Their message is simple: “#nopipe.”
Fishers from the Pictou Landing First Nation and fishermen’s groups representing about 3,000 harvesters in the Maritimes say they will not accept the proposed plan by the Northern Pulp mill in Pictou to pump up to 85 million litres of treated effluent a day through a 10-kilometre-long pipe directly into the Northumberland Strait.
They say they have reached an impasse and will no longer meet with the mill unless it comes up with an alternative to the pipe. Fishing families tell me they do not want anyone to lose their jobs at the mill, but they don’t want to lose their livelihoods either. One fisherman said that if they even try to put in such a pipe, there will be 400 fishing boats out there and “they’ll have to have the navy” out.
One might have thought this would greatly concern the provincial government. That after ahalf-century of kowtowing and handouts to the large foreign corporations that have owned the Pictou pulp mill, the government would have learned its lesson and be doing everything possible to avoid repeating past mistakes, making sure that this time, environmental protection is its priority.
A couple of weeks ago, Frances Martin, Nova Scotia’s deputy minister of the environment, sat in front of the public accounts committee and for two hours tried to justify the government’s decision to fast-track the environmental assessment for Northern Pulp’s proposed effluent treatment and disposal system.
She maintained that the Class 1 Environmental Assessment process, which takes only 50 days, is “an appropriate level of regulatory oversight” for a project to pipe pulp effluent into a lucrative fishing ground for lobster, herring, scallops, mackerel and rock crab.
The project does not warrant the more extensive, 275-day Class 2 Assessment, she argued, because although it is “new,” it is just a “modification” on an existing plant. Not to worry, because the shorter assessment is “no less rigorous” than the longer one.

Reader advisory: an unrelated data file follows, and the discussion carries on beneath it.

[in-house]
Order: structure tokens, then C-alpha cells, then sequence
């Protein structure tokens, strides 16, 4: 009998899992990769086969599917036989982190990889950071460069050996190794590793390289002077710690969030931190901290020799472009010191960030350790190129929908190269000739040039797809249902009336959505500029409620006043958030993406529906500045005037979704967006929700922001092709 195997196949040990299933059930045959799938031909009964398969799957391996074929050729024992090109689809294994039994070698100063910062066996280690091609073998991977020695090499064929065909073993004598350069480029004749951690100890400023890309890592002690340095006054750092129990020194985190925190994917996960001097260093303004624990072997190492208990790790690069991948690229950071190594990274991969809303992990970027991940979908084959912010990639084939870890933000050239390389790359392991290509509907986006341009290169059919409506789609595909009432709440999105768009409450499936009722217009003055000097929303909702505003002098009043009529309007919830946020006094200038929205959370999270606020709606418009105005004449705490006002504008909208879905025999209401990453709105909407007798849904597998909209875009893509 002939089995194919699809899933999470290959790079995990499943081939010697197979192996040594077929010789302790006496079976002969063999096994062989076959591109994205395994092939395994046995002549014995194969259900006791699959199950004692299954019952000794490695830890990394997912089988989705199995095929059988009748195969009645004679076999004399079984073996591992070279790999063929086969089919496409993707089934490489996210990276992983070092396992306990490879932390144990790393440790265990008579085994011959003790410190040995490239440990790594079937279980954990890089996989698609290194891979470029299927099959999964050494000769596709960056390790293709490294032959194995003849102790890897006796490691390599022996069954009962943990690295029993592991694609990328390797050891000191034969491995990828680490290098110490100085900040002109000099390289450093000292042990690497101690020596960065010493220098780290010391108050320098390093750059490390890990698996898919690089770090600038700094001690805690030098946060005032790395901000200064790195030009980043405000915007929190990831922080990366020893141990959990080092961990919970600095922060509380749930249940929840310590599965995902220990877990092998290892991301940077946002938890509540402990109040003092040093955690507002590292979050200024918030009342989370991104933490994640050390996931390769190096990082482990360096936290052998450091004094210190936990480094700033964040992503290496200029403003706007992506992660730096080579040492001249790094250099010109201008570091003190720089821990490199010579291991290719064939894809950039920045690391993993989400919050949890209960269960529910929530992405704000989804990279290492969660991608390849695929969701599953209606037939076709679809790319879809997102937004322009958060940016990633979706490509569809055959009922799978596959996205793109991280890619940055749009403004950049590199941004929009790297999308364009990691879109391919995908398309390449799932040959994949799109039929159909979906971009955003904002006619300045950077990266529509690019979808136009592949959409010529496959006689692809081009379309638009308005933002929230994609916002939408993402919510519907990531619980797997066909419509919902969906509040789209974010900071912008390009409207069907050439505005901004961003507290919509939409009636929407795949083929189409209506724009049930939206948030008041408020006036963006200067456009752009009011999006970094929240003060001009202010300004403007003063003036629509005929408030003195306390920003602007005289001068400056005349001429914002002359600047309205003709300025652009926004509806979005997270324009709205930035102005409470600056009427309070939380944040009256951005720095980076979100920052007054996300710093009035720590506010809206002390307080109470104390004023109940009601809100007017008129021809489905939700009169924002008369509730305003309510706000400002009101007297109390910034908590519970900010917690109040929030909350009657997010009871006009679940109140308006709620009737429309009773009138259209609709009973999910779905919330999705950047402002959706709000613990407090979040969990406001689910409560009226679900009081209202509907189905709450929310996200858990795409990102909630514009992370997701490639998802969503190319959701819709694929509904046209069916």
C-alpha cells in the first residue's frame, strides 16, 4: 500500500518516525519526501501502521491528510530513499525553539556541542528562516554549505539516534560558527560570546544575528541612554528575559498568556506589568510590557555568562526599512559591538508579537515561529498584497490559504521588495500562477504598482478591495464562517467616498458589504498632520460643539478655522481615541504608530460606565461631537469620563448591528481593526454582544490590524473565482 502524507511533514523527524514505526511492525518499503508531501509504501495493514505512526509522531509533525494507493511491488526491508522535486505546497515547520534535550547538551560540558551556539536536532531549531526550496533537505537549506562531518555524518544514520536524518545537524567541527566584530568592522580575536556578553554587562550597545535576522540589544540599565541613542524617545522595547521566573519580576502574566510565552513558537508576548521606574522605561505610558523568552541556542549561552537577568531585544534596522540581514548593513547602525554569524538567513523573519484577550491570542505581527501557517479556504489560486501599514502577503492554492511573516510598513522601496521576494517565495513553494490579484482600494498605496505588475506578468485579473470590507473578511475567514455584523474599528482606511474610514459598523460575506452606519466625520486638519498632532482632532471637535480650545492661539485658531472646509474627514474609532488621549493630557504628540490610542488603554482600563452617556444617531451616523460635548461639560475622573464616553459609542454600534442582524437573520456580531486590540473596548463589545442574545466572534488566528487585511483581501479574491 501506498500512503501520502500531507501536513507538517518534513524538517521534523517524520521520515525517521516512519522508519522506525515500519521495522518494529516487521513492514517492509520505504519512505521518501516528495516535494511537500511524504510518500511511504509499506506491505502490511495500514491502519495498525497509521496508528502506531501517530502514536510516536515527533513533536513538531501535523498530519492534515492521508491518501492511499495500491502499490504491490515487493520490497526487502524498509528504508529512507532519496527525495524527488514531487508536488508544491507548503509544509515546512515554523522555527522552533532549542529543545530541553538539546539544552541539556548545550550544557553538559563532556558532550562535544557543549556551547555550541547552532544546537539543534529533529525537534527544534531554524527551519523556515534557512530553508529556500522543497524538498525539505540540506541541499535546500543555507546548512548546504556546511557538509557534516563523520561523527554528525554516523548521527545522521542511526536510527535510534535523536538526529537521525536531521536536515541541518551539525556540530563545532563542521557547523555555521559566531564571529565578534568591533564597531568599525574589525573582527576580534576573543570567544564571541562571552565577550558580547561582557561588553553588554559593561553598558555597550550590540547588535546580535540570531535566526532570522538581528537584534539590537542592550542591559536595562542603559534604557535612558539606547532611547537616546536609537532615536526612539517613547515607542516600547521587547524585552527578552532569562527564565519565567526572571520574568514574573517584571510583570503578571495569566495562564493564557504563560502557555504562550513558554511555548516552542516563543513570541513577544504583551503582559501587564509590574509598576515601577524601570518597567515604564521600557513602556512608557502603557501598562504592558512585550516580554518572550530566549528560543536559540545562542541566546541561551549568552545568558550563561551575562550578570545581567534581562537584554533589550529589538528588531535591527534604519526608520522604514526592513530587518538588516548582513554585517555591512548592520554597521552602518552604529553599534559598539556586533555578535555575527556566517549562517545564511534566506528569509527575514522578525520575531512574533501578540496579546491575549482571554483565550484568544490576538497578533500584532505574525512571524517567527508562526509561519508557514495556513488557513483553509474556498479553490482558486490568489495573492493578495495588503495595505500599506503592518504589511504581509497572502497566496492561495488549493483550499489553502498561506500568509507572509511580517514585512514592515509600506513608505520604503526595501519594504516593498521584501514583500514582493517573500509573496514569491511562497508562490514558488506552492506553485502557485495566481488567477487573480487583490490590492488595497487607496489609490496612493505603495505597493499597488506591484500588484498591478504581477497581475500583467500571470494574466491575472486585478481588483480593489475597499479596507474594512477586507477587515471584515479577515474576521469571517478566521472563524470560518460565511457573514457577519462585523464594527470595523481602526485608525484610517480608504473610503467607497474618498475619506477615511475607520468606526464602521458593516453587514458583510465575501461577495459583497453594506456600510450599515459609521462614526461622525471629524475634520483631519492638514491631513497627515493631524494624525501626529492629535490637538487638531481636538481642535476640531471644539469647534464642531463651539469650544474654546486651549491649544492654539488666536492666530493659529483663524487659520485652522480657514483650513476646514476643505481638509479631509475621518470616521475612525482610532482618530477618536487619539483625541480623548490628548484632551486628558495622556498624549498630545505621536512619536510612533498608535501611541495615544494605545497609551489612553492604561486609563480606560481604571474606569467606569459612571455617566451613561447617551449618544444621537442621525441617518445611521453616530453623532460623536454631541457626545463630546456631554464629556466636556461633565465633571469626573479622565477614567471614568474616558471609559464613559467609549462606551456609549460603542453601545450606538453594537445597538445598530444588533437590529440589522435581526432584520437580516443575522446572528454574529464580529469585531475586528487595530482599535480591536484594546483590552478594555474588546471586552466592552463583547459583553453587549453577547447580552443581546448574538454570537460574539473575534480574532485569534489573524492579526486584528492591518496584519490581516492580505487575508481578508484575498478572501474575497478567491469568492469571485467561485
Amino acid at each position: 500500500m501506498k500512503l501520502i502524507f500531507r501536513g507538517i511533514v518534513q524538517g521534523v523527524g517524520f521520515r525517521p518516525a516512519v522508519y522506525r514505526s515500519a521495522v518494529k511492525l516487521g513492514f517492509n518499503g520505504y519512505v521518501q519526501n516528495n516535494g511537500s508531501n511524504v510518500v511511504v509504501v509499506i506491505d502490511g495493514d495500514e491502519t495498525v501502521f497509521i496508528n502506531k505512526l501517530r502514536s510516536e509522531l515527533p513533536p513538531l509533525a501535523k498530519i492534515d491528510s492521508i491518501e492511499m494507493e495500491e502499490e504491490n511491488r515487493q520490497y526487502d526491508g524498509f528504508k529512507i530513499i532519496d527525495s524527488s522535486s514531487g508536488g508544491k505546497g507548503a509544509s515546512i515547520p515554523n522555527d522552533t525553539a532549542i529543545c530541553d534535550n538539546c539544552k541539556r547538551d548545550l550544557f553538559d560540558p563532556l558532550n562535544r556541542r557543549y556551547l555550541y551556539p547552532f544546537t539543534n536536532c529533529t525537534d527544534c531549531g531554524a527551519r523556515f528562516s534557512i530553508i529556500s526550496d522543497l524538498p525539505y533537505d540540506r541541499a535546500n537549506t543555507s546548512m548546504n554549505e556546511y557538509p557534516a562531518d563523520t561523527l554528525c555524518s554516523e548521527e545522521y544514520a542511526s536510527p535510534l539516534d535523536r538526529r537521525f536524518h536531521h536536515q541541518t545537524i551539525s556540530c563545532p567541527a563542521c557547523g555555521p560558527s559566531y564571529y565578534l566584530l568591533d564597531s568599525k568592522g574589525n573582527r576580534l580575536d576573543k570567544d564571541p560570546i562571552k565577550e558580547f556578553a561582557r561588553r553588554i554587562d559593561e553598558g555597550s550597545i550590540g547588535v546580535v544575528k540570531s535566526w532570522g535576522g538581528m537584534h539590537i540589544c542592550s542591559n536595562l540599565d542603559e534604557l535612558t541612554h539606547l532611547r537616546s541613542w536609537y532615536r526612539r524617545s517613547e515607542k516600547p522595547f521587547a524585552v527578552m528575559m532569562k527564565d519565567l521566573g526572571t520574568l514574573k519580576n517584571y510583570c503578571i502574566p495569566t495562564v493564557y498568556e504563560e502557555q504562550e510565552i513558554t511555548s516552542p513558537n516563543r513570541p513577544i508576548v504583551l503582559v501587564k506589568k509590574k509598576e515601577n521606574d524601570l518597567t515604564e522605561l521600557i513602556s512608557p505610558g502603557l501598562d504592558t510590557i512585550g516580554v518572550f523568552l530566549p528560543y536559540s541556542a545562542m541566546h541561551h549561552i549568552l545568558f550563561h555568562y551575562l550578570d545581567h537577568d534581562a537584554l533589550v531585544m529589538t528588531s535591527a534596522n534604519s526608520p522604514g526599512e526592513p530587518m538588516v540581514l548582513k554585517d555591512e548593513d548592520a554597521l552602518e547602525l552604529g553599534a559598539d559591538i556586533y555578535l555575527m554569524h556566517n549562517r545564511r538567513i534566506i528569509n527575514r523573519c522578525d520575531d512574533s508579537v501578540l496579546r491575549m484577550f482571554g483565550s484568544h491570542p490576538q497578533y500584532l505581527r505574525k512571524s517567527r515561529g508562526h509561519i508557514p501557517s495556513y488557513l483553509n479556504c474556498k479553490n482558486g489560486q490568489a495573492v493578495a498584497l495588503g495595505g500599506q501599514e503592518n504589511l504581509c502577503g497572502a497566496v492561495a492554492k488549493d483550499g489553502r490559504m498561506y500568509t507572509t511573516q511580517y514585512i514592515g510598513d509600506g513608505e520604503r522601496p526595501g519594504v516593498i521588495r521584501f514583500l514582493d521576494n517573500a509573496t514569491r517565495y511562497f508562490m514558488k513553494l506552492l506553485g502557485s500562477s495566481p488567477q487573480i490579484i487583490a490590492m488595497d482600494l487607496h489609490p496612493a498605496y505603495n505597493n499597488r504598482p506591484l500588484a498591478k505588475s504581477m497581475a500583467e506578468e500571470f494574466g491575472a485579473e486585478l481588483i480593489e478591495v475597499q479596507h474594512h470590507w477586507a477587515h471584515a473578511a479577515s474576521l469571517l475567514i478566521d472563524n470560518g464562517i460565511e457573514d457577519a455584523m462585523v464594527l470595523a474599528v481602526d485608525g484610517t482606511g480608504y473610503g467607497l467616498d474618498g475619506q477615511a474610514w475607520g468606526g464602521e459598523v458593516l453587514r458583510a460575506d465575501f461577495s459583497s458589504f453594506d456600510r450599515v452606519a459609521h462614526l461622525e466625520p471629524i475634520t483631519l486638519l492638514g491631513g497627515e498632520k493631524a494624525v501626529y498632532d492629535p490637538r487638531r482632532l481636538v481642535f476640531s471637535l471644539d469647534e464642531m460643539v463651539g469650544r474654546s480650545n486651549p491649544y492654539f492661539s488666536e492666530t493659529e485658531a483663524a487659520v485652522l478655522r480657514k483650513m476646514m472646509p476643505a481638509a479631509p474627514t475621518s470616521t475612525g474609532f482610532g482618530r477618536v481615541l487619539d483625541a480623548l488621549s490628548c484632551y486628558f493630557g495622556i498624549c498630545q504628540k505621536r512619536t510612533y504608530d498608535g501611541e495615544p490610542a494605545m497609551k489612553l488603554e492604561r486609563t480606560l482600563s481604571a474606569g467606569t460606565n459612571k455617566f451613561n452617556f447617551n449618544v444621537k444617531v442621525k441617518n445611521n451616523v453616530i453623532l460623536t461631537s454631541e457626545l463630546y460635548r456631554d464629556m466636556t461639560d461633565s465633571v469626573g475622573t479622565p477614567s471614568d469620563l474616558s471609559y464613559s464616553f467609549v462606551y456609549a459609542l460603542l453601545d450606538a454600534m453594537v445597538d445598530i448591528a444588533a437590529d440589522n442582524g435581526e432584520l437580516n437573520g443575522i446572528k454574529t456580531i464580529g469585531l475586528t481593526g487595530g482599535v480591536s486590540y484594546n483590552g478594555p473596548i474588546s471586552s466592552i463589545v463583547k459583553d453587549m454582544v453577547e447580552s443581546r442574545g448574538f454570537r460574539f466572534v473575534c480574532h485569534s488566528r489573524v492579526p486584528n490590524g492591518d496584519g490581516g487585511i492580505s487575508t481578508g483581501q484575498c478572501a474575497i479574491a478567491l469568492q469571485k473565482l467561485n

What wasn’t discussed at the public accounts committee meeting was the cost of the new facility, who would be paying for it, and whether answers to these questions might explain why the government seems so intent on fast-tracking the process so that the new treatment system can be up and running in 2019, giving Northern Pulp time to phase out the use of Boat Harbour for its effluent by the legislated deadline of January 2020.
But these questions were very much on the minds of MLAs from Prince Edward Island’s standing committee on agriculture and fisheries when they had a chance to interrogate a delegation from Northern Pulp. One wanted to know who would be paying for the new treatment system and be responsible for “any future compensation claims.” Guy Martin, the lead engineer for the project, said this hadn’t been determined yet.
This is where things get interesting for NorthernPulp, and potentially very expensive for the people of Nova Scotia. Although neither the government nor Northern Pulp seems keen to draw attention to it, an indemnity agreement signed in 1995 by then minister of supply and services Gerald O’Malley put Nova Scotians on the hook for the cost of treating and disposing of the mill’s effluent — forever. It is “intended to provide the broadest possible indemnity to the Indemnified Parties,” who shall be held “harmless” from any claims and expenses arising out of the effluent treatment system.
This means the government is the regulator responsible for approving a treatment system that it may also have to pay for.
At this point, no one seems to know how much it will all cost. We do know that Nova Scotians will be paying for the remediation of Boat Harbour, pegged now at $133 million. There are also studies, a new effluent system that early estimates put at $100 million, and a $70-million delignification system.
In addition, mill manager Bruce Chapman told The Chronicle Herald that the province will be “pressed” for compensation by Northern Pulp (part of the Paper Excellence Group linked to the billionaire Widjaja family of Indonesia), because former premier John Hamm’s government gave the mill a lease to use Boat Harbour for its effluent until 2030.
When the Northern Pulp delegation from the mill was grilled at the legislature in P.E.I., MLA Peter Bevan-Baker asked what incentive it had to produce clean effluent when “the public purse is going to have to pick up the cost of that.”
Chapman replied that the incentive was to be a “good corporate citizen.”
It’s never too late to start. And the fishermen’s groups are waiting.
---Joan Baxter is a Nova Scotian journalist and award-winning author. Her latest book is The Mill: Fifty Years of Pulp and Protest.